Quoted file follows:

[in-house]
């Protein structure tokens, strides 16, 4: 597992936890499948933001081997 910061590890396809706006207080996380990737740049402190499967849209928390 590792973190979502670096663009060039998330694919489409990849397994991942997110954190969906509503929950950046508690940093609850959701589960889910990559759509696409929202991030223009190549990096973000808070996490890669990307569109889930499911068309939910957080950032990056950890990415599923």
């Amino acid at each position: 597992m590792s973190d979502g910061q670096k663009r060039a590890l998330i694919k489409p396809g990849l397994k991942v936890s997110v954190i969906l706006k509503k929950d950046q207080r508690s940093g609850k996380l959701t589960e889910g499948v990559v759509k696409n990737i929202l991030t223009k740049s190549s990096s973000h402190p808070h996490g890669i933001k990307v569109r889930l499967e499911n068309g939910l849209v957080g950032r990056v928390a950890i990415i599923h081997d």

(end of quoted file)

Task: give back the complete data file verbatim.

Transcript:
[in-house]
């Protein structure tokens, strides 16, 4: 597992936890499948933001081997 910061590890396809706006207080996380990737740049402190499967849209928390 590792973190979502670096663009060039998330694919489409990849397994991942997110954190969906509503929950950046508690940093609850959701589960889910990559759509696409929202991030223009190549990096973000808070996490890669990307569109889930499911068309939910957080950032990056950890990415599923």
């Amino acid at each position: 597992m590792s973190d979502g910061q670096k663009r060039a590890l998330i694919k489409p396809g990849l397994k991942v936890s997110v954190i969906l706006k509503k929950d950046q207080r508690s940093g609850k996380l959701t589960e889910g499948v990559v759509k696409n990737i929202l991030t223009k740049s190549s990096s973000h402190p808070h996490g890669i933001k990307v569109r889930l499967e499911n068309g939910l849209v957080g950032r990056v928390a950890i990415i599923h081997d």